I am very conscious that standing up or standing out in protest is often dangerous and scary. There seems to be more evidence than ever.
This week we have watched the death of Heather Heyer in Charlottesville, VA. She took a stand and died. We have seen Google and GoDaddy refuse to host the alt-right neo Nazi site Daily Stormer.
These tech companies took a stand at the risk of violating the constitutional right to free speech.
We have seen the President of the United States retweet a violent image of a Trump Train running over a CNN Reporter. A handful of CEOs on the presidents manufacturing council resigned in response to The President’s handling of protests. They took a stand and The President accused them of grandstanding.
There are days it seems like we are inundated with information about violence and destruction. Often times the violence we see or hear about is driven by hate.
Hatred and intolerance drive people to take actions that cause fear and pain.
Whether it is domestic violence, terrorism or street crime, your most powerful choices involve managing your fear response. Watch my video below to learn more about how you can cope with fear and violence or scroll down to read more about how standing up in peace changes the world and creates more self worth!
Creating More Self Worth: How Standing Up in Peace Changes the World
These events and images are brutal, painful and full of human sacrifice. Our country is vibrating with the intensity of violent protest. This is symptomatic of longstanding racial bias and hatred. We are, of course, not alone. You will not find a corner of the world empty of hatred or violence.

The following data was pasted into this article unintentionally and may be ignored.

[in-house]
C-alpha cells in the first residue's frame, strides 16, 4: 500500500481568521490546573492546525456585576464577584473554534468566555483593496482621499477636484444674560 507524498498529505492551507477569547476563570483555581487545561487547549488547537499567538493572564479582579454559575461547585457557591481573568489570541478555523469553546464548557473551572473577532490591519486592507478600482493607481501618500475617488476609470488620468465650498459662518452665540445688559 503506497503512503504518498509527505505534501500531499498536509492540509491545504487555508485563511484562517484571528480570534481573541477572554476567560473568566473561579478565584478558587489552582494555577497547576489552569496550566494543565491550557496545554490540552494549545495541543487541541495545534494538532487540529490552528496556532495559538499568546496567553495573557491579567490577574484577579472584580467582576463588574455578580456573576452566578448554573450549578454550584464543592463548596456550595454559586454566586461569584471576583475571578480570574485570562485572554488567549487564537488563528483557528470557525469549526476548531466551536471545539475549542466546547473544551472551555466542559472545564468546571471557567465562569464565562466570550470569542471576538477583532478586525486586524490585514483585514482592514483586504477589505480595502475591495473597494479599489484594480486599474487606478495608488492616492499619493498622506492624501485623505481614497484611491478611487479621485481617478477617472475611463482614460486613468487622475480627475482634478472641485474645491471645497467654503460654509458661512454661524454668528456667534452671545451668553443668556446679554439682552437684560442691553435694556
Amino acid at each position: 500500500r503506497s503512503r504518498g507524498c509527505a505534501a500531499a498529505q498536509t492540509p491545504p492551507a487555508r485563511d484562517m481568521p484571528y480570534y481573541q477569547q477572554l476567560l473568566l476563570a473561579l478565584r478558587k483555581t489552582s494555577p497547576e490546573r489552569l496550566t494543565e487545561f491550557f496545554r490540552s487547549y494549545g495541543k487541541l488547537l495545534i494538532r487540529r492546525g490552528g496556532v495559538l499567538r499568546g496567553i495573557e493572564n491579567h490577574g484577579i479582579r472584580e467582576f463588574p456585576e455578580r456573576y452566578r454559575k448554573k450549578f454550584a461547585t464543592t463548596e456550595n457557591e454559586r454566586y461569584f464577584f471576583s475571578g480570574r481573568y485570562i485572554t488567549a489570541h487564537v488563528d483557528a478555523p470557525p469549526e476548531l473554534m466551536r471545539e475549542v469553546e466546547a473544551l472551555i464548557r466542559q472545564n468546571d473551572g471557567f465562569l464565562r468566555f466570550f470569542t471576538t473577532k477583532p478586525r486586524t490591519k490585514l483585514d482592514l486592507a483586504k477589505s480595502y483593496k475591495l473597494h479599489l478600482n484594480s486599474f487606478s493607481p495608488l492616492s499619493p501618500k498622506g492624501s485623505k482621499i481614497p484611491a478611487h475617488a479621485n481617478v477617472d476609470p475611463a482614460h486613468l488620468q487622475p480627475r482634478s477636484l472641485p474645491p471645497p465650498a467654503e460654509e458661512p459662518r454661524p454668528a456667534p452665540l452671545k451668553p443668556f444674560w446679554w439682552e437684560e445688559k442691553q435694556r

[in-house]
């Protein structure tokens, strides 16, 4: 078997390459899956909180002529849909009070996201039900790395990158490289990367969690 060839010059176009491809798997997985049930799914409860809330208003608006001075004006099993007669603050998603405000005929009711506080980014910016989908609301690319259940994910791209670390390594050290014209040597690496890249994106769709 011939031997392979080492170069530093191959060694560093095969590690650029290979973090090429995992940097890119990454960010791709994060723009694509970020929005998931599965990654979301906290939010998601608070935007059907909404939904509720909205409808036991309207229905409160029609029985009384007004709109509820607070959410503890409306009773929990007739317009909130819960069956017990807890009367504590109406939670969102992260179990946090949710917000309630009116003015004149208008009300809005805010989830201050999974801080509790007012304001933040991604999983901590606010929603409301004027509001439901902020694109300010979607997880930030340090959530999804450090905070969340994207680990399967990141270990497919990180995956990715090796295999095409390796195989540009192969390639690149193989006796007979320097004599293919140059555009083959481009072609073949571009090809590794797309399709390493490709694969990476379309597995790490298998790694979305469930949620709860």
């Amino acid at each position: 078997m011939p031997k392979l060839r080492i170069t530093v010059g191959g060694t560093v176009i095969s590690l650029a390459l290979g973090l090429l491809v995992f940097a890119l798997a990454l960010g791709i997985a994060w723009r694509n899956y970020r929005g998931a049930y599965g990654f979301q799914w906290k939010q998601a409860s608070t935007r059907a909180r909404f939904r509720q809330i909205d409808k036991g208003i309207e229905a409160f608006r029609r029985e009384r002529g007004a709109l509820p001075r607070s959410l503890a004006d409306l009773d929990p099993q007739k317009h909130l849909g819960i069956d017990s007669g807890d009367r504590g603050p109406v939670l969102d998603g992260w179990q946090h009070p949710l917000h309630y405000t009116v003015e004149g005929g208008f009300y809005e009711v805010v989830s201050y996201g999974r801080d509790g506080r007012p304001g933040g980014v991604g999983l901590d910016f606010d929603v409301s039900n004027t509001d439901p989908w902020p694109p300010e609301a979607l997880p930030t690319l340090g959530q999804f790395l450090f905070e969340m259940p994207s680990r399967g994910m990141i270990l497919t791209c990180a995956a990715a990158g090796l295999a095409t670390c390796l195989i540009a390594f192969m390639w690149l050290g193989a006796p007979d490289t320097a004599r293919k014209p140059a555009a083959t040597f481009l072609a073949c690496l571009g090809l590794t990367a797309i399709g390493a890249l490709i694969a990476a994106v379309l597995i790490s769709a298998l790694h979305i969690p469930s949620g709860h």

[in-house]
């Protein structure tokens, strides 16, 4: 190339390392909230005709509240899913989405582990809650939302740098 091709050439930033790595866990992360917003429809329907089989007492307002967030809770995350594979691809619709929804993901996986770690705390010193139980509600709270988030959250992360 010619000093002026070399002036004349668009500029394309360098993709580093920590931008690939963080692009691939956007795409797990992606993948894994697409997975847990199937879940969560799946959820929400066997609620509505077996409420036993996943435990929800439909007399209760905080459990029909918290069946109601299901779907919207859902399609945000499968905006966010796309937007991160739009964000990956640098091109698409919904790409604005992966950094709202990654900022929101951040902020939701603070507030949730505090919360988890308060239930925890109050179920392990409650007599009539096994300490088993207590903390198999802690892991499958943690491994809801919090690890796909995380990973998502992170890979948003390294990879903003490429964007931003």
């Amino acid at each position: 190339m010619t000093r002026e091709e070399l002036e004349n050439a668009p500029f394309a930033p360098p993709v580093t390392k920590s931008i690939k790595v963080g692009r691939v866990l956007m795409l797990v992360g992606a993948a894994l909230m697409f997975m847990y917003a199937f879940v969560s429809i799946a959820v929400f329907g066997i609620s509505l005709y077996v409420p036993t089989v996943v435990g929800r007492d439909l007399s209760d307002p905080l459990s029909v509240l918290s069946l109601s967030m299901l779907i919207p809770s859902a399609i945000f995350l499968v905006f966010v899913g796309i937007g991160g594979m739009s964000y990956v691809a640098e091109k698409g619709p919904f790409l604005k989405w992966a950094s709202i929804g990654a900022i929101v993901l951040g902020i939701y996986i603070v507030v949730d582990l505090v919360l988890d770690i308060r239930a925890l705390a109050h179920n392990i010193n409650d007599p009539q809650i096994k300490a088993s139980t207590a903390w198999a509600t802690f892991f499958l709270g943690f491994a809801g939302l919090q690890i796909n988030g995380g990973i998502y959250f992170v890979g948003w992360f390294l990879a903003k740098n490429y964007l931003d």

And in this country, our country, we are lacking the collective willingness needed.
[bctt tweet="We are lacking the collective willingness to end racial bias and hatred."]
Willingness to demonstrate empathy or peaceful protest on a large enough scale to shift the needle.
“Liberty and democracy become unholy when their hands are dyed red with innocent blood.”
― Mahatma Gandhi
Independence Comes With A Price
In related news, India is celebrating 70 years of independence from the oppression of Great Britain. Justin Rowlatt, a British news reporter, currently in Delhi is reporting on the event. There is a special and beautiful twist to this telling of India’s Independence.
Rowlatt’s great grandfather was Sir Sidney Rowlatt. Sir Rowlatt headed the controversial Rowlatt Committee to evaluate terrorism and seditious movements in British India. His role led to the passage of the Rowlatt Act which ignited protests leading directly to the Jallianwala Bagh massacre. The originally peaceful protest; now known as the Amritsar massacre, ended in the brutal slaying of hundreds of innocent Indians. These events have been cited as major factors in the Indian independence movement.
Justin Rowlatt visited the garden where the massacre occurred. While visiting, he met with the grandson of Mahatma Ghandi. During an NPR interview, a tearful Rowlatt shares the response he received from Ghandi’s grandson:
“You obviously feel shame and therefore I feel no anger towards you”.